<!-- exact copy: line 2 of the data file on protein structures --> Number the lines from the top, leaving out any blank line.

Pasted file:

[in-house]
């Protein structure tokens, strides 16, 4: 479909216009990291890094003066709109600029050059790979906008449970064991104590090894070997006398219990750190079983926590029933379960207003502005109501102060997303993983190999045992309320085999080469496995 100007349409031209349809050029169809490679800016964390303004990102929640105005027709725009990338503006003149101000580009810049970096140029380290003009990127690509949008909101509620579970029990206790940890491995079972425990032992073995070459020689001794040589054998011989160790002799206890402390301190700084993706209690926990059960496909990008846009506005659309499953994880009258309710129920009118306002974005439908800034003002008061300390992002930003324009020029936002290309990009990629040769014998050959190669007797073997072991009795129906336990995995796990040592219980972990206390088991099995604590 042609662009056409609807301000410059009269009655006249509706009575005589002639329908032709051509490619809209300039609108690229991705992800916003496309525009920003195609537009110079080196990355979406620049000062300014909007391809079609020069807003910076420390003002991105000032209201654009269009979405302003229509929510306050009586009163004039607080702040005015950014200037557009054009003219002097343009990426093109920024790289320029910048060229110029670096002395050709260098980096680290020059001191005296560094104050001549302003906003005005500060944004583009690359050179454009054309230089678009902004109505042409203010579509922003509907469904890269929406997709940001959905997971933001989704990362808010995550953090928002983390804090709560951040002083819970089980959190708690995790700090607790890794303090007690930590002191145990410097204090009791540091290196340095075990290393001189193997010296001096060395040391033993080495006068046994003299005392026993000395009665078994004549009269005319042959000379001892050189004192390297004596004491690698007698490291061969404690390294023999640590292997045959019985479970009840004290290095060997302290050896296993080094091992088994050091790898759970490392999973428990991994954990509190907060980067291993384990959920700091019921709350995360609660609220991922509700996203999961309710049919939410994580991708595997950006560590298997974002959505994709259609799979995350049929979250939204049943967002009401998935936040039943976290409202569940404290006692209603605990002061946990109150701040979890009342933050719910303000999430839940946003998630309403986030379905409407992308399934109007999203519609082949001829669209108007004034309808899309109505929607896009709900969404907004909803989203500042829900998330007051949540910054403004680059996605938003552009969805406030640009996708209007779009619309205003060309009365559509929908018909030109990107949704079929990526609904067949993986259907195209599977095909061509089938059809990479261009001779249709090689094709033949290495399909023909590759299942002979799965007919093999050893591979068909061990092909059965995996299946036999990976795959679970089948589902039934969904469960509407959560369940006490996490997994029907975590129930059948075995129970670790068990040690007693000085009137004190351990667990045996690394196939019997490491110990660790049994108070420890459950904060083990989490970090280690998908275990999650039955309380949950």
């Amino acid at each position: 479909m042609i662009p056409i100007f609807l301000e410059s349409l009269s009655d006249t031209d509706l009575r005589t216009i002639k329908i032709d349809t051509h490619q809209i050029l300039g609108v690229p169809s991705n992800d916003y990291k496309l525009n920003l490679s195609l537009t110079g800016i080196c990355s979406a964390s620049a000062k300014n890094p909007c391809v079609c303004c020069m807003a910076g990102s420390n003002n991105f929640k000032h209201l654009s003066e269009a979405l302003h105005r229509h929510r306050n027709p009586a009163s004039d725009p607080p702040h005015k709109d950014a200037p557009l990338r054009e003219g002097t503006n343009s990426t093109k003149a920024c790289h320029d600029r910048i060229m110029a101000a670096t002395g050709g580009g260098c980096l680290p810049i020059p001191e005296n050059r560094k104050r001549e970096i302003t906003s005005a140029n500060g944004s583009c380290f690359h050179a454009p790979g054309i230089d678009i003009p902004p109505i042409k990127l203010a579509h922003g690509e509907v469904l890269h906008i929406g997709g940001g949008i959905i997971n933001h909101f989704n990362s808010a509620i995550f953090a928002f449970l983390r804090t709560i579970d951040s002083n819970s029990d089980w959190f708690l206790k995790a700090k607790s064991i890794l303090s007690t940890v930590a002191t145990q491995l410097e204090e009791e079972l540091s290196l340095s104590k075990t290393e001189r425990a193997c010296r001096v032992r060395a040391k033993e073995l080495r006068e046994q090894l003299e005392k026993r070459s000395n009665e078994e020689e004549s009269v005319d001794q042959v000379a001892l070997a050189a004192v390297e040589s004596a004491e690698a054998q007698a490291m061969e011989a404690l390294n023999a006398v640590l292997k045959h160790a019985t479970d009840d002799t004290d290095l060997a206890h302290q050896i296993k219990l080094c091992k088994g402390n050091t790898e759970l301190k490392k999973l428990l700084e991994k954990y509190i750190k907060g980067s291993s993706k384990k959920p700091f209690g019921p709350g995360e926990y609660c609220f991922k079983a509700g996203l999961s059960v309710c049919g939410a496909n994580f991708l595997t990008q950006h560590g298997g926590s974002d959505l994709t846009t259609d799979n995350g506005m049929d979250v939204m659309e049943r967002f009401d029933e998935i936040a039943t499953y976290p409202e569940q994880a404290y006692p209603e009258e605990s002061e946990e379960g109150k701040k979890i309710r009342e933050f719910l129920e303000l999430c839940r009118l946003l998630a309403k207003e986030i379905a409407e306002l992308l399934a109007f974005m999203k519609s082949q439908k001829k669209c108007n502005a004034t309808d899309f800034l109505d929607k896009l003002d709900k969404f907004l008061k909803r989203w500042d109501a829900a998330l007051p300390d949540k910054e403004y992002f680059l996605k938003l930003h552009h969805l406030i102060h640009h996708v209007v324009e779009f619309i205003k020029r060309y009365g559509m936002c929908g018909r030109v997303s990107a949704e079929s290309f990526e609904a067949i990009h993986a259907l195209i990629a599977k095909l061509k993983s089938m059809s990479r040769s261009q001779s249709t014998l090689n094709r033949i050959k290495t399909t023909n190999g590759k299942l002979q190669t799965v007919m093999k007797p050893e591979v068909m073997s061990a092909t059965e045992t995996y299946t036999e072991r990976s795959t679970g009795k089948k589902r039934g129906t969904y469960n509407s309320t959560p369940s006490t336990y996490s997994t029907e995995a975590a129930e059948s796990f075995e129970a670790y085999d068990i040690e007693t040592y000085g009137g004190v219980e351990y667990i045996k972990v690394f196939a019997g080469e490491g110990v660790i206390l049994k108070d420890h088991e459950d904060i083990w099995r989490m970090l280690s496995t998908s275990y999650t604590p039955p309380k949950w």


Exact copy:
């Protein structure tokens, strides 16, 4: 479909216009990291890094003066709109600029050059790979906008449970064991104590090894070997006398219990750190079983926590029933379960207003502005109501102060997303993983190999045992309320085999080469496995 100007349409031209349809050029169809490679800016964390303004990102929640105005027709725009990338503006003149101000580009810049970096140029380290003009990127690509949008909101509620579970029990206790940890491995079972425990032992073995070459020689001794040589054998011989160790002799206890402390301190700084993706209690926990059960496909990008846009506005659309499953994880009258309710129920009118306002974005439908800034003002008061300390992002930003324009020029936002290309990009990629040769014998050959190669007797073997072991009795129906336990995995796990040592219980972990206390088991099995604590 042609662009056409609807301000410059009269009655006249509706009575005589002639329908032709051509490619809209300039609108690229991705992800916003496309525009920003195609537009110079080196990355979406620049000062300014909007391809079609020069807003910076420390003002991105000032209201654009269009979405302003229509929510306050009586009163004039607080702040005015950014200037557009054009003219002097343009990426093109920024790289320029910048060229110029670096002395050709260098980096680290020059001191005296560094104050001549302003906003005005500060944004583009690359050179454009054309230089678009902004109505042409203010579509922003509907469904890269929406997709940001959905997971933001989704990362808010995550953090928002983390804090709560951040002083819970089980959190708690995790700090607790890794303090007690930590002191145990410097204090009791540091290196340095075990290393001189193997010296001096060395040391033993080495006068046994003299005392026993000395009665078994004549009269005319042959000379001892050189004192390297004596004491690698007698490291061969404690390294023999640590292997045959019985479970009840004290290095060997302290050896296993080094091992088994050091790898759970490392999973428990991994954990509190907060980067291993384990959920700091019921709350995360609660609220991922509700996203999961309710049919939410994580991708595997950006560590298997974002959505994709259609799979995350049929979250939204049943967002009401998935936040039943976290409202569940404290006692209603605990002061946990109150701040979890009342933050719910303000999430839940946003998630309403986030379905409407992308399934109007999203519609082949001829669209108007004034309808899309109505929607896009709900969404907004909803989203500042829900998330007051949540910054403004680059996605938003552009969805406030640009996708209007779009619309205003060309009365559509929908018909030109990107949704079929990526609904067949993986259907195209599977095909061509089938059809990479261009001779249709090689094709033949290495399909023909590759299942002979799965007919093999050893591979068909061990092909059965995996299946036999990976795959679970089948589902039934969904469960509407959560369940006490996490997994029907975590129930059948075995129970670790068990040690007693000085009137004190351990667990045996690394196939019997490491110990660790049994108070420890459950904060083990989490970090280690998908275990999650039955309380949950």